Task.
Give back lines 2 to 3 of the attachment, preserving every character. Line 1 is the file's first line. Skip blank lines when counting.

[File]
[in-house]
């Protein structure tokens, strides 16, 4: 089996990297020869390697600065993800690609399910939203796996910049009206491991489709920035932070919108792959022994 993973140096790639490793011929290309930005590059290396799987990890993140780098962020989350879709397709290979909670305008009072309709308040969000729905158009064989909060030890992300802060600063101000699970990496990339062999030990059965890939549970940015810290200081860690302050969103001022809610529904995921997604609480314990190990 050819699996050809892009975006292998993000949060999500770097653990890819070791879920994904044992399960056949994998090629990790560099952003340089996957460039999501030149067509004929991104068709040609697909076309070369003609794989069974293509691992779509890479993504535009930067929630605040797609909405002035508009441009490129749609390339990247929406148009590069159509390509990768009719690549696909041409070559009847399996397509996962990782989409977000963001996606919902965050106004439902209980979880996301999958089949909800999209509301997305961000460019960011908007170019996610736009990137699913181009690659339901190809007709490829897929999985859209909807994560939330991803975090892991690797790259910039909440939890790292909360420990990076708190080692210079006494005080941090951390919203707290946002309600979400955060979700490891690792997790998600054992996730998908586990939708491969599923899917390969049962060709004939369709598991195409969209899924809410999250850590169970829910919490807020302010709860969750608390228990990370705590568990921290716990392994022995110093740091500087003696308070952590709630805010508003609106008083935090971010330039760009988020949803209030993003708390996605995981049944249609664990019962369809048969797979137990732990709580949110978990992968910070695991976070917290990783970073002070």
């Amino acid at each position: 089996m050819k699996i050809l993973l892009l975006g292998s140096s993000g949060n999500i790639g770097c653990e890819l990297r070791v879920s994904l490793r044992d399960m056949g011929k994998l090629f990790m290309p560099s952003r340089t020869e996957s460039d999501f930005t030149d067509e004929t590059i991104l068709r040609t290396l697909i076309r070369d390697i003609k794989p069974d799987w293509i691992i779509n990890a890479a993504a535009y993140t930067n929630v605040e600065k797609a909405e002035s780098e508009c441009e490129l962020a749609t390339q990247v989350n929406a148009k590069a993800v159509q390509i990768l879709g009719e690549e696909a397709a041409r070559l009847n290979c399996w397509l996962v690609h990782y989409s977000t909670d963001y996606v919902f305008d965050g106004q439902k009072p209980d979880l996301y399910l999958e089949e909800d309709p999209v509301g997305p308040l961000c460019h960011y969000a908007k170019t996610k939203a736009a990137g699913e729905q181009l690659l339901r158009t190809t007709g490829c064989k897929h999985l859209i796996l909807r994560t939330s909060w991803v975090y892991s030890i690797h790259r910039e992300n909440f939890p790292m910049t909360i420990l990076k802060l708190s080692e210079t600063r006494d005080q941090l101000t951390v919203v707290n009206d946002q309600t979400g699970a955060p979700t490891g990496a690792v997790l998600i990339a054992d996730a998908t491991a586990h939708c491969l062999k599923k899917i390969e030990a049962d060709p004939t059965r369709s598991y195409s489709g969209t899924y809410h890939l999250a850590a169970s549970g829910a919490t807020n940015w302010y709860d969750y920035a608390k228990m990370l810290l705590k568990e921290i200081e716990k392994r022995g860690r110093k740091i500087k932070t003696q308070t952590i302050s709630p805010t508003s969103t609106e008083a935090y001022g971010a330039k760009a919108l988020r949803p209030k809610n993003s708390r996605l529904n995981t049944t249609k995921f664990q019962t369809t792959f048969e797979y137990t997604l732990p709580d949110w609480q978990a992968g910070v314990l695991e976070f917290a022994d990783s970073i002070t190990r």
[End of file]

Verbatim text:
């Protein structure tokens, strides 16, 4: 089996990297020869390697600065993800690609399910939203796996910049009206491991489709920035932070919108792959022994 993973140096790639490793011929290309930005590059290396799987990890993140780098962020989350879709397709290979909670305008009072309709308040969000729905158009064989909060030890992300802060600063101000699970990496990339062999030990059965890939549970940015810290200081860690302050969103001022809610529904995921997604609480314990190990 050819699996050809892009975006292998993000949060999500770097653990890819070791879920994904044992399960056949994998090629990790560099952003340089996957460039999501030149067509004929991104068709040609697909076309070369003609794989069974293509691992779509890479993504535009930067929630605040797609909405002035508009441009490129749609390339990247929406148009590069159509390509990768009719690549696909041409070559009847399996397509996962990782989409977000963001996606919902965050106004439902209980979880996301999958089949909800999209509301997305961000460019960011908007170019996610736009990137699913181009690659339901190809007709490829897929999985859209909807994560939330991803975090892991690797790259910039909440939890790292909360420990990076708190080692210079006494005080941090951390919203707290946002309600979400955060979700490891690792997790998600054992996730998908586990939708491969599923899917390969049962060709004939369709598991195409969209899924809410999250850590169970829910919490807020302010709860969750608390228990990370705590568990921290716990392994022995110093740091500087003696308070952590709630805010508003609106008083935090971010330039760009988020949803209030993003708390996605995981049944249609664990019962369809048969797979137990732990709580949110978990992968910070695991976070917290990783970073002070």
């Amino acid at each position: 089996m050819k699996i050809l993973l892009l975006g292998s140096s993000g949060n999500i790639g770097c653990e890819l990297r070791v879920s994904l490793r044992d399960m056949g011929k994998l090629f990790m290309p560099s952003r340089t020869e996957s460039d999501f930005t030149d067509e004929t590059i991104l068709r040609t290396l697909i076309r070369d390697i003609k794989p069974d799987w293509i691992i779509n990890a890479a993504a535009y993140t930067n929630v605040e600065k797609a909405e002035s780098e508009c441009e490129l962020a749609t390339q990247v989350n929406a148009k590069a993800v159509q390509i990768l879709g009719e690549e696909a397709a041409r070559l009847n290979c399996w397509l996962v690609h990782y989409s977000t909670d963001y996606v919902f305008d965050g106004q439902k009072p209980d979880l996301y399910l999958e089949e909800d309709p999209v509301g997305p308040l961000c460019h960011y969000a908007k170019t996610k939203a736009a990137g699913e729905q181009l690659l339901r158009t190809t007709g490829c064989k897929h999985l859209i796996l909807r994560t939330s909060w991803v975090y892991s030890i690797h790259r910039e992300n909440f939890p790292m910049t909360i420990l990076k802060l708190s080692e210079t600063r006494d005080q941090l101000t951390v919203v707290n009206d946002q309600t979400g699970a955060p979700t490891g990496a690792v997790l998600i990339a054992d996730a998908t491991a586990h939708c491969l062999k599923k899917i390969e030990a049962d060709p004939t059965r369709s598991y195409s489709g969209t899924y809410h890939l999250a850590a169970s549970g829910a919490t807020n940015w302010y709860d969750y920035a608390k228990m990370l810290l705590k568990e921290i200081e716990k392994r022995g860690r110093k740091i500087k932070t003696q308070t952590i302050s709630p805010t508003s969103t609106e008083a935090y001022g971010a330039k760009a919108l988020r949803p209030k809610n993003s708390r996605l529904n995981t049944t249609k995921f664990q019962t369809t792959f048969e797979y137990t997604l732990p709580d949110w609480q978990a992968g910070v314990l695991e976070f917290a022994d990783s970073i002070t190990r």